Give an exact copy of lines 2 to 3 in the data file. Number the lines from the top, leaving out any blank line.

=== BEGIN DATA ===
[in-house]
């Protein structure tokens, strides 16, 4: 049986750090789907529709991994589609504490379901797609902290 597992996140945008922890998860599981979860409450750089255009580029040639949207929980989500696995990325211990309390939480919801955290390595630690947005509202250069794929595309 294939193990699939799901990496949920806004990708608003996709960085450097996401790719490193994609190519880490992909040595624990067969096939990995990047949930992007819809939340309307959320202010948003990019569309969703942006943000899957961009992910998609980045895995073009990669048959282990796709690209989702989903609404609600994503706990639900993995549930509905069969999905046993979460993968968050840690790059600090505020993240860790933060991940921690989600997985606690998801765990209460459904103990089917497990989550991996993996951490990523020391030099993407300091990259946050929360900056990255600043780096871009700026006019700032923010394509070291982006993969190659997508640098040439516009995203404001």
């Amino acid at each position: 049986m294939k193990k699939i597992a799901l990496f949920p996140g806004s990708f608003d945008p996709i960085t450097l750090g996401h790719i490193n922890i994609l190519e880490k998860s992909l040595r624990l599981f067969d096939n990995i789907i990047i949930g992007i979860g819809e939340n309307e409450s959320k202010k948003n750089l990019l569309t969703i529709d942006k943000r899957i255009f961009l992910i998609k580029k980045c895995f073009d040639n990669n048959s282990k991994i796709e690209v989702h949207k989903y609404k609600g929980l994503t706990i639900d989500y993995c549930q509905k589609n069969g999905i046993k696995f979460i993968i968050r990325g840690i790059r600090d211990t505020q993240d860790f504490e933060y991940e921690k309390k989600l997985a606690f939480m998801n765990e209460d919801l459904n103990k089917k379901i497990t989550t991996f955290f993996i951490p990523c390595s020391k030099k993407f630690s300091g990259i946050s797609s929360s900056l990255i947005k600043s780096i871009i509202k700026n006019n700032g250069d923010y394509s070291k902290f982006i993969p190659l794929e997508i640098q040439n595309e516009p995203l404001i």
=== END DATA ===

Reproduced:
């Protein structure tokens, strides 16, 4: 049986750090789907529709991994589609504490379901797609902290 597992996140945008922890998860599981979860409450750089255009580029040639949207929980989500696995990325211990309390939480919801955290390595630690947005509202250069794929595309 294939193990699939799901990496949920806004990708608003996709960085450097996401790719490193994609190519880490992909040595624990067969096939990995990047949930992007819809939340309307959320202010948003990019569309969703942006943000899957961009992910998609980045895995073009990669048959282990796709690209989702989903609404609600994503706990639900993995549930509905069969999905046993979460993968968050840690790059600090505020993240860790933060991940921690989600997985606690998801765990209460459904103990089917497990989550991996993996951490990523020391030099993407300091990259946050929360900056990255600043780096871009700026006019700032923010394509070291982006993969190659997508640098040439516009995203404001």
């Amino acid at each position: 049986m294939k193990k699939i597992a799901l990496f949920p996140g806004s990708f608003d945008p996709i960085t450097l750090g996401h790719i490193n922890i994609l190519e880490k998860s992909l040595r624990l599981f067969d096939n990995i789907i990047i949930g992007i979860g819809e939340n309307e409450s959320k202010k948003n750089l990019l569309t969703i529709d942006k943000r899957i255009f961009l992910i998609k580029k980045c895995f073009d040639n990669n048959s282990k991994i796709e690209v989702h949207k989903y609404k609600g929980l994503t706990i639900d989500y993995c549930q509905k589609n069969g999905i046993k696995f979460i993968i968050r990325g840690i790059r600090d211990t505020q993240d860790f504490e933060y991940e921690k309390k989600l997985a606690f939480m998801n765990e209460d919801l459904n103990k089917k379901i497990t989550t991996f955290f993996i951490p990523c390595s020391k030099k993407f630690s300091g990259i946050s797609s929360s900056l990255i947005k600043s780096i871009i509202k700026n006019n700032g250069d923010y394509s070291k902290f982006i993969p190659l794929e997508i640098q040439n595309e516009p995203l404001i």